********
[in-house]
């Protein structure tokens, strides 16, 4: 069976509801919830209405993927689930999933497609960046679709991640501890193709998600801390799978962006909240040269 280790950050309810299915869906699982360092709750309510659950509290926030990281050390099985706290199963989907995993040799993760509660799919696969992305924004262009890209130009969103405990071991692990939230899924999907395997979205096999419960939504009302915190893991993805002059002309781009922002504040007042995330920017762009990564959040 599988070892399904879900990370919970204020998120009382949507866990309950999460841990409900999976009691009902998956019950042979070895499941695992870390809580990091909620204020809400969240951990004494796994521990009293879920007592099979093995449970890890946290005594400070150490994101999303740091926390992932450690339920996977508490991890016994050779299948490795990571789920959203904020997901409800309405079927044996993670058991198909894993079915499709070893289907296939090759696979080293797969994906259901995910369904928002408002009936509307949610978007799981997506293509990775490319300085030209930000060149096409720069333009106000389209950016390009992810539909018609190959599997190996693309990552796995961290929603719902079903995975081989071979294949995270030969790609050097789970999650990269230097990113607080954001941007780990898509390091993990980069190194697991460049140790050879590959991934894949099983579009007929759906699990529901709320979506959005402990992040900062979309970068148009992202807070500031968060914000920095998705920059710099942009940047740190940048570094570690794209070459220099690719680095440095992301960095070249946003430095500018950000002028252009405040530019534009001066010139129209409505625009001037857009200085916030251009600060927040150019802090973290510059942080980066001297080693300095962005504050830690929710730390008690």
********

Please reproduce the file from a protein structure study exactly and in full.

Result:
[in-house]
């Protein structure tokens, strides 16, 4: 069976509801919830209405993927689930999933497609960046679709991640501890193709998600801390799978962006909240040269 280790950050309810299915869906699982360092709750309510659950509290926030990281050390099985706290199963989907995993040799993760509660799919696969992305924004262009890209130009969103405990071991692990939230899924999907395997979205096999419960939504009302915190893991993805002059002309781009922002504040007042995330920017762009990564959040 599988070892399904879900990370919970204020998120009382949507866990309950999460841990409900999976009691009902998956019950042979070895499941695992870390809580990091909620204020809400969240951990004494796994521990009293879920007592099979093995449970890890946290005594400070150490994101999303740091926390992932450690339920996977508490991890016994050779299948490795990571789920959203904020997901409800309405079927044996993670058991198909894993079915499709070893289907296939090759696979080293797969994906259901995910369904928002408002009936509307949610978007799981997506293509990775490319300085030209930000060149096409720069333009106000389209950016390009992810539909018609190959599997190996693309990552796995961290929603719902079903995975081989071979294949995270030969790609050097789970999650990269230097990113607080954001941007780990898509390091993990980069190194697991460049140790050879590959991934894949099983579009007929759906699990529901709320979506959005402990992040900062979309970068148009992202807070500031968060914000920095998705920059710099942009940047740190940048570094570690794209070459220099690719680095440095992301960095070249946003430095500018950000002028252009405040530019534009001066010139129209409505625009001037857009200085916030251009600060927040150019802090973290510059942080980066001297080693300095962005504050830690929710730390008690």